4.2.1.1.  Granting Credits

   An RPC-over-RDMA version 2 credit is the capability to receive one
   RPC-over-RDMA version 2 message.  This arrangement enables RPC-over-
   RDMA version 2 to support asymmetrical operation, where a message in
   one direction might trigger zero, one, or multiple messages in the
   other direction in response.

   To achieve this, each posted Receive buffer on both connection peers
   receives one credit.  Each Requester has a set of Receive credits,
   and each Responder has a set of Receive credits.  These credit values
   are managed independently of one another.

   Section 7 of [RFC8166] requires that the 32-bit field containing the
   credit grant is the third word in the transport header.  To conform
   with that requirement, senders encode the two independent credit
   values into a single 32-bit field in the fixed portion of the
   transport header.  At the receiver, the low-order two bytes are the
   number of credits that are newly granted by the sender.  The granted
   credit value MUST NOT be zero since such a value would result in
   deadlock.  The high-order two bytes are the maximum number of credits
   that can be outstanding at the sender.



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   A sender must avoid posting more RDMA Send messages than the
   receiver's granted credit limit.  If the sender exceeds the granted
   value, the RDMA provider might signal an error, possibly terminating
   the connection.

   The granted credit values MAY be adjusted to match the needs or
   policies in effect on either peer.  For instance, a peer may reduce
   its granted credit value to accommodate the available resources in a
   Shared Receive Queue.

   Certain RDMA implementations may impose additional flow-control
   restrictions, such as limits on RDMA Read operations in progress at
   the Responder.  Accommodation of such restrictions is considered the
   responsibility of each RPC-over-RDMA version 2 implementation.

4.2.1.2.  Asynchronous Credit Grants

   A special header type enables one peer to refresh its credit grant to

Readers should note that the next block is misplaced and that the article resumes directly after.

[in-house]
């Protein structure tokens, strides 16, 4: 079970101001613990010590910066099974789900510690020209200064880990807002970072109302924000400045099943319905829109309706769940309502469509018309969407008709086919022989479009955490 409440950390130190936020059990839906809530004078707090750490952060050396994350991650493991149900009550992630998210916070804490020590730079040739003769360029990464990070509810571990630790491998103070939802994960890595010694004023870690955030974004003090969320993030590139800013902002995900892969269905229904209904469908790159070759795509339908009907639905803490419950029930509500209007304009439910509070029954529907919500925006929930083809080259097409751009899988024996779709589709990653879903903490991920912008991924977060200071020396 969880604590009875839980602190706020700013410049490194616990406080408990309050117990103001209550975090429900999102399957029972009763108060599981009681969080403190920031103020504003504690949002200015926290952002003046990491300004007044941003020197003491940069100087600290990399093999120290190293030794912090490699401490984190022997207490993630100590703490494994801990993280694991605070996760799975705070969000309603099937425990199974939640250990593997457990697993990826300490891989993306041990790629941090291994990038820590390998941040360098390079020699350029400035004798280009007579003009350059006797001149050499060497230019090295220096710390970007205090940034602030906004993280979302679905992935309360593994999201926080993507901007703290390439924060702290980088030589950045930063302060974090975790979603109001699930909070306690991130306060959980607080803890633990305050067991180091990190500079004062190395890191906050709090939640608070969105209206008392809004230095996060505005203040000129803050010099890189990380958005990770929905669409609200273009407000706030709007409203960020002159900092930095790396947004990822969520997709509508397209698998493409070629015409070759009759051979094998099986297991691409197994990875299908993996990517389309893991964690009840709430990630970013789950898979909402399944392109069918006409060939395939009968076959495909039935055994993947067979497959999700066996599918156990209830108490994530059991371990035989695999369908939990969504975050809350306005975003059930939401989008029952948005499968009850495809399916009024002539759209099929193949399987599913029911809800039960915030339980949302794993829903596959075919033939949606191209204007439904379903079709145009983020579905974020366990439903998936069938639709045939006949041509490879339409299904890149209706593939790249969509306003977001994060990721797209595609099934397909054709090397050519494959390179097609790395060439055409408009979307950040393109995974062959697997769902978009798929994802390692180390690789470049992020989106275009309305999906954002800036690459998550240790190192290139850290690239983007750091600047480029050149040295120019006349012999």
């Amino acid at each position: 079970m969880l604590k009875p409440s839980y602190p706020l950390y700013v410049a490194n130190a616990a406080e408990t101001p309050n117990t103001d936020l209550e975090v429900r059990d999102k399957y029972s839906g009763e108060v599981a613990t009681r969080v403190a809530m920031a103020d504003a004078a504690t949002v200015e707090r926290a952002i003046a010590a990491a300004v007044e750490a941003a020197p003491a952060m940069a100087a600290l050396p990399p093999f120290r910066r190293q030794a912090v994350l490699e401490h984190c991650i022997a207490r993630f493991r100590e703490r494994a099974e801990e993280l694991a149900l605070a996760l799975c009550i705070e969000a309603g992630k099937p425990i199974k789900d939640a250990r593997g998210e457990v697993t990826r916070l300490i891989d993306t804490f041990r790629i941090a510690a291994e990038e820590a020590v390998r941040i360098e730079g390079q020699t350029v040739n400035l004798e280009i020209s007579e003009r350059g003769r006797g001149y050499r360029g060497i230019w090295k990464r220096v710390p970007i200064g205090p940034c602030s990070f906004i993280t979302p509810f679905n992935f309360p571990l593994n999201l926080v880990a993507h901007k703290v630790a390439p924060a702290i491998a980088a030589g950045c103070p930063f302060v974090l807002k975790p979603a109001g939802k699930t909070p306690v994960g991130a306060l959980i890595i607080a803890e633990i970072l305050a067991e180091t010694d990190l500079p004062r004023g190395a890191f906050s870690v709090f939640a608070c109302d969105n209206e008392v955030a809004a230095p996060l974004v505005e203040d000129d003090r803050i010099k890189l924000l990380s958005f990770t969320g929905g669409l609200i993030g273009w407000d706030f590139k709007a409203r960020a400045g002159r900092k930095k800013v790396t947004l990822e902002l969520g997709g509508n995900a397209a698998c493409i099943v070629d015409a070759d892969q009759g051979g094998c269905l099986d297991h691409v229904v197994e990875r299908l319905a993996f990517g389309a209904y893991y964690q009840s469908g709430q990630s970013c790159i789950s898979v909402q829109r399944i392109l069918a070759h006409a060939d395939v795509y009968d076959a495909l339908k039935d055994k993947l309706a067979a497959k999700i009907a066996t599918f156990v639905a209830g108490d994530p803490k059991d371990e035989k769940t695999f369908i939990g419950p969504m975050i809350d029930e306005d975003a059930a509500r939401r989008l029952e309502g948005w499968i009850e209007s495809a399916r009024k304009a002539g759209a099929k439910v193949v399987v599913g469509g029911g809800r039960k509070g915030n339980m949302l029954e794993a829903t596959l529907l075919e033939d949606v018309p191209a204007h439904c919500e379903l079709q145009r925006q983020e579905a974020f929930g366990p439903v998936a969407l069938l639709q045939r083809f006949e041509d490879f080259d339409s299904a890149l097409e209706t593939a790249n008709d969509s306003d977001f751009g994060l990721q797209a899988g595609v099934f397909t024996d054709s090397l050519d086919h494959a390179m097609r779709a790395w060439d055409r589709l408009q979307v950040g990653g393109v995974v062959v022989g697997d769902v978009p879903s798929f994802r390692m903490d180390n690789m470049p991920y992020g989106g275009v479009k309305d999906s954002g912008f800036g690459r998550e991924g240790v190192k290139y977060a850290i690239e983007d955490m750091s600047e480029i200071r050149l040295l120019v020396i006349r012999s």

the other peer without sending an RPC payload.  A receiving peer can
   use this when the sender's credit grant is exhausted in the midst of
   a stream of continued messages.  See Section 6.3.5 for information
   about this header type.

   Receivers MUST always be in a position to receive one such credit
   grant update message, in addition to payload-bearing messages, to
   prevent transport deadlock.  One way a receiver can do this is to
   post one more RDMA Receive than the credit value the receiver
   granted.

4.2.2.  Inline Threshold

   An "inline threshold" value is the largest message size (in octets)
   that can be conveyed in one direction between peer implementations
   using RDMA Send and Receive channel operations.  An inline threshold
   value is less than the largest number of octets the sender can post
   in a single RDMA Send operation.  It is also less than the largest
   number of octets the receiver can reliably accept via a single RDMA
   Receive operation.

   Each connection has two inline threshold values.  There is one for
   messages flowing from Requester-to-Responder, referred to as the
   "call inline threshold", and one for messages flowing from Responder-
   to-Requester, referred to as the "reply inline threshold."

   Peers can advertise their inline threshold values via RPC-over-RDMA